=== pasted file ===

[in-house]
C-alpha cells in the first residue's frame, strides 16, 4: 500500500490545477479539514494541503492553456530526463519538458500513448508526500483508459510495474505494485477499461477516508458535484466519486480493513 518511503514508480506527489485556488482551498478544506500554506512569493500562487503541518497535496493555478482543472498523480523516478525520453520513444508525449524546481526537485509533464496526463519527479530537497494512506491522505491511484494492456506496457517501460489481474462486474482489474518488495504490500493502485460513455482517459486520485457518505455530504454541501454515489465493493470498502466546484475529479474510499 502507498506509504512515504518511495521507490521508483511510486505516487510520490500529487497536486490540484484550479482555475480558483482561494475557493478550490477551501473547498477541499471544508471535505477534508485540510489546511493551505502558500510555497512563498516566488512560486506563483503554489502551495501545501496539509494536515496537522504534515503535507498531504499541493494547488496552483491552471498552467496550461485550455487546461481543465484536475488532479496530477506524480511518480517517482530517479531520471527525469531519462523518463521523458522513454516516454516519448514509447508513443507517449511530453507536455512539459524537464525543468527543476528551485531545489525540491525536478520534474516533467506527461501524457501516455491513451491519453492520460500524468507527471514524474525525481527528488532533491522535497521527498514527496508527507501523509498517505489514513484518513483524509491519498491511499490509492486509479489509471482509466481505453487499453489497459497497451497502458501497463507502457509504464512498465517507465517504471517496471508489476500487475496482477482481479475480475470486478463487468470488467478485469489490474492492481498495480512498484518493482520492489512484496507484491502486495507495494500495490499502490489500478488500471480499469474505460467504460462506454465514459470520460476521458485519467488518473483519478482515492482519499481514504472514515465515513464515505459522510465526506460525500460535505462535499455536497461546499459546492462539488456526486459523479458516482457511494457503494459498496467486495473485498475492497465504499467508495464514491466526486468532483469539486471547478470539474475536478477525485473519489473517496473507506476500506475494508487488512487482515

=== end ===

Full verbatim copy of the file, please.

[in-house]
C-alpha cells in the first residue's frame, strides 16, 4: 500500500490545477479539514494541503492553456530526463519538458500513448508526500483508459510495474505494485477499461477516508458535484466519486480493513 518511503514508480506527489485556488482551498478544506500554506512569493500562487503541518497535496493555478482543472498523480523516478525520453520513444508525449524546481526537485509533464496526463519527479530537497494512506491522505491511484494492456506496457517501460489481474462486474482489474518488495504490500493502485460513455482517459486520485457518505455530504454541501454515489465493493470498502466546484475529479474510499 502507498506509504512515504518511495521507490521508483511510486505516487510520490500529487497536486490540484484550479482555475480558483482561494475557493478550490477551501473547498477541499471544508471535505477534508485540510489546511493551505502558500510555497512563498516566488512560486506563483503554489502551495501545501496539509494536515496537522504534515503535507498531504499541493494547488496552483491552471498552467496550461485550455487546461481543465484536475488532479496530477506524480511518480517517482530517479531520471527525469531519462523518463521523458522513454516516454516519448514509447508513443507517449511530453507536455512539459524537464525543468527543476528551485531545489525540491525536478520534474516533467506527461501524457501516455491513451491519453492520460500524468507527471514524474525525481527528488532533491522535497521527498514527496508527507501523509498517505489514513484518513483524509491519498491511499490509492486509479489509471482509466481505453487499453489497459497497451497502458501497463507502457509504464512498465517507465517504471517496471508489476500487475496482477482481479475480475470486478463487468470488467478485469489490474492492481498495480512498484518493482520492489512484496507484491502486495507495494500495490499502490489500478488500471480499469474505460467504460462506454465514459470520460476521458485519467488518473483519478482515492482519499481514504472514515465515513464515505459522510465526506460525500460535505462535499455536497461546499459546492462539488456526486459523479458516482457511494457503494459498496467486495473485498475492497465504499467508495464514491466526486468532483469539486471547478470539474475536478477525485473519489473517496473507506476500506475494508487488512487482515